Teen actress' parents form theater company College had halted its family program


Visitors to last summer's Harford County Seafood Festival may recall meeting the Mad Hatter, a character from the Lewis Carroll children's story who mingled with the crowds and invited them into the world of Alice in Wonderland.

The Mad Hatter was a costumed Bel Air High School sophomore named Carrie Siegel.

The 15-year-old was among the young actors who came to the festival to promote a production of the play by Theatreworks . . . Live!, a nonprofit theater company her parents helped start early this year.

Mark and Mary Siegel, who live in Bel Air, became two of the founders of the new theater company after Harford Community College discontinued its family-oriented theater program last year.

Jerry Ryan, vice president for marketing, planning and development at the college, said the program was losing money and did not fit in with a "short-term emphasis" on bolstering community theater for adults.

The Siegels' daughter, Carrie, had been taking noncredit theater classes at the college for several years and wanted to continue to study acting and performing.

"Carrie was learning to speak in front of an audience and was gaining a sense of security about herself," said Mrs. Siegel, who works for Bell Atlantic.

"We decided the program needed to go on," said Mr. Siegel, a history teacher at Perry Hall Middle School. "I think the kids need the chance to be on stage. A lot of them are not athletes. This is their thing. It gives them something they can feel good about."

So the Siegels met with Joanne Bouton, the artistic director and administrator of the discontinued community college program, and with Patty and Rick Richardson, a Harford County couple with a background in acting and an interest in children's theater.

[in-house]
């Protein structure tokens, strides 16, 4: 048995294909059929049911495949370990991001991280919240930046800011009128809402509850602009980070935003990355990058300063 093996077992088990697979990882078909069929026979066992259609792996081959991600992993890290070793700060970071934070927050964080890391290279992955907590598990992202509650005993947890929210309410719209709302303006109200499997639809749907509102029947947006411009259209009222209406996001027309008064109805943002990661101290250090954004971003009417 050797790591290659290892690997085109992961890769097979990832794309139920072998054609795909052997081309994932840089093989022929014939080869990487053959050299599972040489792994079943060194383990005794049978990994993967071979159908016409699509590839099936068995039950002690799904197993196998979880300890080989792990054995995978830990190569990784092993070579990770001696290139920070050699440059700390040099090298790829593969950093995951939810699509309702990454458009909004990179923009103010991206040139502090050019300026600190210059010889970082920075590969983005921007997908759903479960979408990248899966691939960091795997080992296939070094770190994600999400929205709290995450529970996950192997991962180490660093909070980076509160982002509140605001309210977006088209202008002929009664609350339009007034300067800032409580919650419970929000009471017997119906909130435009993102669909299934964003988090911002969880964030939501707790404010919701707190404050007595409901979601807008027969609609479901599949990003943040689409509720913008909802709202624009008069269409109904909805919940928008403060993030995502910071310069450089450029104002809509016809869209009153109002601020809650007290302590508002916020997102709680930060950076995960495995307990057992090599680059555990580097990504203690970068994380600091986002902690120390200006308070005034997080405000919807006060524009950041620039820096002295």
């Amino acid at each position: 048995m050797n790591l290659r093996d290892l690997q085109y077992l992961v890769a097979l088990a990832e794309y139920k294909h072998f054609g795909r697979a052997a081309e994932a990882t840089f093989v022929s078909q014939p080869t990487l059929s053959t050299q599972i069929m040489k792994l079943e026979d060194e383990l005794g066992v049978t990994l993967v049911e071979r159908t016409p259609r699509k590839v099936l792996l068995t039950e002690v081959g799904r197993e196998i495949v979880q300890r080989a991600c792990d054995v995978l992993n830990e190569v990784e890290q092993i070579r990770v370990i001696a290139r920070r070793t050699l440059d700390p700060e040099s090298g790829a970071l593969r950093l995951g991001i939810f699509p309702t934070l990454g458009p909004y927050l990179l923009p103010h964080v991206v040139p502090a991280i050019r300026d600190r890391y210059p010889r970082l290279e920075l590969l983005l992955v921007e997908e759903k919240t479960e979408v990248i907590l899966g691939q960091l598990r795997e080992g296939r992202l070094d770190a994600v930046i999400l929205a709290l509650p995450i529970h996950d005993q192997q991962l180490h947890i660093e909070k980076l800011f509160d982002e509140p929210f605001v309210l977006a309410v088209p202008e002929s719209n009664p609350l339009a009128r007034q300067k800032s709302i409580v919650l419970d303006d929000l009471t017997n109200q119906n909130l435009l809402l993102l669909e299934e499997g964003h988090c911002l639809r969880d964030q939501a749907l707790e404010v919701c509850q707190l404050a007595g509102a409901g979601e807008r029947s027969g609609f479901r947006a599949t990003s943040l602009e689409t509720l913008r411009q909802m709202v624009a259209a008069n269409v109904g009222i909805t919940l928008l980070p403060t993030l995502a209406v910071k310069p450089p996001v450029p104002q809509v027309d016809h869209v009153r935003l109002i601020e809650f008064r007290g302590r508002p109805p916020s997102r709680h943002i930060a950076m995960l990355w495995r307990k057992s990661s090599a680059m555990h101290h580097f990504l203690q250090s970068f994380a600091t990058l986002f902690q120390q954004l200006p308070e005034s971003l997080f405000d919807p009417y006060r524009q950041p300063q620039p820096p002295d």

They decided to invest their time and a few hundred dollars per family in developing Theatreworks . . . Live! so that area youngsters could continue to study acting and perform on stage.

"When Mark suggested that we get together to offer a service to kids in Harford County, we decided to give it a try," said Mrs. Richardson, who teaches communications and public speaking at Cecil Community College.

Mrs. Richardson is artistic/educational director of musical theater, sharing creative duties with Ms. Bouton, who is artistic/educational director of drama in the new theater organization. The Siegels handle the business end, with Mrs. Siegel in charge of administration and Mr. Siegel directing publicity and marketing.

Theatreworks . . . Live! was incorporated in February, and its first Saturday classes were held in the spring in rented classrooms at John Carroll School. A four-week summer class culminated in the "Alice in Wonderland" production.

This fall, 50 to 60 students registered for classes. In addition to acting, they may study music and dance in Broadway shows, scenery, costuming, mime, makeup, auditioning and lighting.

The cost of a six-week class is $42 if the student preregisters. Registration on the day class starts is $50.

Theatreworks . . . Live! has received token grant money from the Harford County Cultural Advisory Board and financial backing from several Harford County businesses.

Income from donations, tuition payments and ticket sales pays for teachers' salaries, rent, scenery, costumes and insurance.

The company plans to take its shows on the road to raise additional funds.

"At this point we're looking for angels -- people who will be producers and offer us financial support," Mr. Siegel said.

"I like the experience of the classes," Carrie said. "All of the teens there are really nice. A lot of people who come in the program at first are really shy. They become stronger people."

For information about the winter session, which begins in January, or about performances, call 879-9821.

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